Turnquest warns demonstrators
National Security Minister Tommy Turnquest warned demonstrators ahead of today’s planned protest of the sale of 51 percent stake of the Bahamas Telecommunications Company(BTC), that law enforcement officers will be prepared for”any and everything.”
During the demonstration three weeks ago, hundreds of protestors fought with police on Bay Street. A series of clashes occurred as the demonstrators forcefully removed barricades the police had set up to block them from entering Parliament Square. This time police have secured the barricades together with chains and locks in anticipation.
“Let me be clear, while we will protect the right to lawful assembly and lawful protest, we will just as vigorously protect the rule of law and the professionals of the Royal Bahamas Police Force,”Turnquest said during the Free National Movement’s mass rally at Clifford Park on Saturday night.”Let me also be clear and let me say tonight that on Monday, or any other day, law enforcement officials will be prepared for anything that happens on Bay Street.”
Hundreds of protestors are expected to gather in Rawson Square as debate on the sale begins in Parliament today.The sale of a 51 percent stake of BTC to Cable and Wireless Communications(CWC)requires parliamentary approval.
At the end of debate, parliamentarians will vote on whether the sale should go forward.
Over the past several months the pending sale has created much controversy. The Progressive Liberal Party has already indicated publicly that it will not support the sale of BTC to CWC.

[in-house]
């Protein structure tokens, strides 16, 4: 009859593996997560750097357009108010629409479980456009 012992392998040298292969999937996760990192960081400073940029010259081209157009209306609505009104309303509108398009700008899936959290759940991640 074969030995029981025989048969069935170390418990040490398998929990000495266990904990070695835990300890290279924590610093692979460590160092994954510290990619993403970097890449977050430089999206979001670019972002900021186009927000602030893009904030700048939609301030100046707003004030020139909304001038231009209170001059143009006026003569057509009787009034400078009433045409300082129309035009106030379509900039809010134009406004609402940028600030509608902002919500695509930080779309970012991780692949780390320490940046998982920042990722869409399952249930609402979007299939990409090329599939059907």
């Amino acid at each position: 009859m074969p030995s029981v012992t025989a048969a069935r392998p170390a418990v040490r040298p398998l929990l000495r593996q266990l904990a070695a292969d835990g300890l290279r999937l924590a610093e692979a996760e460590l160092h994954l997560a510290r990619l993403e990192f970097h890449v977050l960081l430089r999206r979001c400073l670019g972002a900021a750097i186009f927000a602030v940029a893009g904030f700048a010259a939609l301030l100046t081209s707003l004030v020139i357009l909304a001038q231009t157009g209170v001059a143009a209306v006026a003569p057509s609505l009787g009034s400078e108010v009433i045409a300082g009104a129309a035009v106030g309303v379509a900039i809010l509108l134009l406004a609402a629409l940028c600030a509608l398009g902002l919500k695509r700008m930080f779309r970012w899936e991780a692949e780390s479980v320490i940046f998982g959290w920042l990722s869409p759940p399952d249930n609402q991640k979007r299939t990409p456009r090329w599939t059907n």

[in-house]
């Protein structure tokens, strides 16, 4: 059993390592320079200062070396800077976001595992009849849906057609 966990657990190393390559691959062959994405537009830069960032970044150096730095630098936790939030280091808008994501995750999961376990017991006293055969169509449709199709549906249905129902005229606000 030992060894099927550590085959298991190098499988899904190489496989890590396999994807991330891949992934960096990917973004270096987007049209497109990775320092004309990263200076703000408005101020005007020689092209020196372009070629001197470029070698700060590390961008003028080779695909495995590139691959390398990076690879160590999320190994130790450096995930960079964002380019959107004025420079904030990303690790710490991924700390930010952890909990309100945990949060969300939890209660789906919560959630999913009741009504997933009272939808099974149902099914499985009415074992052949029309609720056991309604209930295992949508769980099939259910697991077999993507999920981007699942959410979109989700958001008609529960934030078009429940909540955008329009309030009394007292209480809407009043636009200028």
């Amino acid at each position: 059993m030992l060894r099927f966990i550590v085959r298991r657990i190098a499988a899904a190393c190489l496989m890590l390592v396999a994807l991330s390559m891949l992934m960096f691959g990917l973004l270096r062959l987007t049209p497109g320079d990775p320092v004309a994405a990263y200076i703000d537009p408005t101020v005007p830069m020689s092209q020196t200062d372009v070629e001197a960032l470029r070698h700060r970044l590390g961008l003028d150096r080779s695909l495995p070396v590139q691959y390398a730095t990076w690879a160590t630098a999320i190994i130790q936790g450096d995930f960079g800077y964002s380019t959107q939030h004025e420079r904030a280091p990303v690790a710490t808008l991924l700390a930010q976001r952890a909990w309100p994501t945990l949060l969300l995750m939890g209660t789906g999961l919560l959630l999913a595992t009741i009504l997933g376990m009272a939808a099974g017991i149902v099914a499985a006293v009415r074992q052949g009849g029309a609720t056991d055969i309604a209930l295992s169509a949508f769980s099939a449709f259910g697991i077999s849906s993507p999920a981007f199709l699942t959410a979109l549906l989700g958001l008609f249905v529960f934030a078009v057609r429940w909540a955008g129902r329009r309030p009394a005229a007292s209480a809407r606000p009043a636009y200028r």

Ingraham said yesterday that he is not concerned that the deal will be rejected by FNM members.
“Senior PLPs watched as a crowd of PLP (supporters) sought to tear down police barriers. I can also tell you that known criminals were there. Instead of making the job of the police force difficult, the PLP has an obligation to assist the police. The demonstration down there a few weeks ago is a troubling sign of the measures and tactics it appears that the opposition is prepared to use in their hunger for power,”he said.
Two weeks ago Turnquest accused political operatives of bringing accused murderers and other violent offenders to the protest.
“There were persons out there known to the police for armed robbery, drug arrest, causing harm, possession of ammunition and firearms, assault with a deadly weapon, murder, possession of firearms, rape, armed robbery and shop-breaking, kidnapping, stealing and threats of death, house and shop-breaking, possession of dangerous drugs,”he said.
But the PLP has fiercely denied making such moves. The PLP has publicly sided with the unions protesting the sale.
While Ingraham seems sure that the FNM’s parliamentary caucus will support the sale, stiff opposition to the deal remains in other circles.
The unions representing BTC employees have protested the sale from the onset. They believe that Bahamians should own a majority stake in BTC.
Last month, the unions lost their bid to have the court block the sale of BTC.
The Bahamas Communications and Public Officers Union(BCPOU)and the Bahamas Communications and Public Managers Union(BCPMU)were seeking an injunction to stop the government from selling BTC. However, Supreme Court Justice Neville Adderley said the unions lacked the legal capacity to institute and maintain the action in their own names.
The unions are appealing that decision.
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